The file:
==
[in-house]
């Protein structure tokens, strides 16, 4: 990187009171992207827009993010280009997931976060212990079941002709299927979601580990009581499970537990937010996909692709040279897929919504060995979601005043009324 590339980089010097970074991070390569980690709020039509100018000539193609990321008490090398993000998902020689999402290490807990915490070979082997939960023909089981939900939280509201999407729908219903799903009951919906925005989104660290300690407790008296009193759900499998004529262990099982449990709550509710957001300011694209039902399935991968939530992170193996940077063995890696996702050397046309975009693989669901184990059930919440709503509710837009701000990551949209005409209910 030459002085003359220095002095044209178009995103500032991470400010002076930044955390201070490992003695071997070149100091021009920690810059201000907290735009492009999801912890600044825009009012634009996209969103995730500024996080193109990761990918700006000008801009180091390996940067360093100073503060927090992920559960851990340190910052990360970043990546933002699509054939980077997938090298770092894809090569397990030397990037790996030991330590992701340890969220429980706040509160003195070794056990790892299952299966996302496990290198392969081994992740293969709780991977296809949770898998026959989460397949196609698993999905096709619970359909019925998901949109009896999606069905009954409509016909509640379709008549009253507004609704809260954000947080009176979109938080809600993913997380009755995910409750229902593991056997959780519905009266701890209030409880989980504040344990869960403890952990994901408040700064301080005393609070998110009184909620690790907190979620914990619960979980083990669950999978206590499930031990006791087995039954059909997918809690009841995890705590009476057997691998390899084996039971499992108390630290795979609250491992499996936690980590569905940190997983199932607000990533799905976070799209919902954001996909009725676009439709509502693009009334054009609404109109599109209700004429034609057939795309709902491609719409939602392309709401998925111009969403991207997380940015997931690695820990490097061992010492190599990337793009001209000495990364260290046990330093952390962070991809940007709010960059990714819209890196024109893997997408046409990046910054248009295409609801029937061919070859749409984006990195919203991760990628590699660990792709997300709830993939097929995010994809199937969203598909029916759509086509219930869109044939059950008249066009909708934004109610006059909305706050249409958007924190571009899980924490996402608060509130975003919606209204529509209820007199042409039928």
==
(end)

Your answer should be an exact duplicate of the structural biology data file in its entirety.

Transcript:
[in-house]
């Protein structure tokens, strides 16, 4: 990187009171992207827009993010280009997931976060212990079941002709299927979601580990009581499970537990937010996909692709040279897929919504060995979601005043009324 590339980089010097970074991070390569980690709020039509100018000539193609990321008490090398993000998902020689999402290490807990915490070979082997939960023909089981939900939280509201999407729908219903799903009951919906925005989104660290300690407790008296009193759900499998004529262990099982449990709550509710957001300011694209039902399935991968939530992170193996940077063995890696996702050397046309975009693989669901184990059930919440709503509710837009701000990551949209005409209910 030459002085003359220095002095044209178009995103500032991470400010002076930044955390201070490992003695071997070149100091021009920690810059201000907290735009492009999801912890600044825009009012634009996209969103995730500024996080193109990761990918700006000008801009180091390996940067360093100073503060927090992920559960851990340190910052990360970043990546933002699509054939980077997938090298770092894809090569397990030397990037790996030991330590992701340890969220429980706040509160003195070794056990790892299952299966996302496990290198392969081994992740293969709780991977296809949770898998026959989460397949196609698993999905096709619970359909019925998901949109009896999606069905009954409509016909509640379709008549009253507004609704809260954000947080009176979109938080809600993913997380009755995910409750229902593991056997959780519905009266701890209030409880989980504040344990869960403890952990994901408040700064301080005393609070998110009184909620690790907190979620914990619960979980083990669950999978206590499930031990006791087995039954059909997918809690009841995890705590009476057997691998390899084996039971499992108390630290795979609250491992499996936690980590569905940190997983199932607000990533799905976070799209919902954001996909009725676009439709509502693009009334054009609404109109599109209700004429034609057939795309709902491609719409939602392309709401998925111009969403991207997380940015997931690695820990490097061992010492190599990337793009001209000495990364260290046990330093952390962070991809940007709010960059990714819209890196024109893997997408046409990046910054248009295409609801029937061919070859749409984006990195919203991760990628590699660990792709997300709830993939097929995010994809199937969203598909029916759509086509219930869109044939059950008249066009909708934004109610006059909305706050249409958007924190571009899980924490996402608060509130975003919606209204529509209820007199042409039928």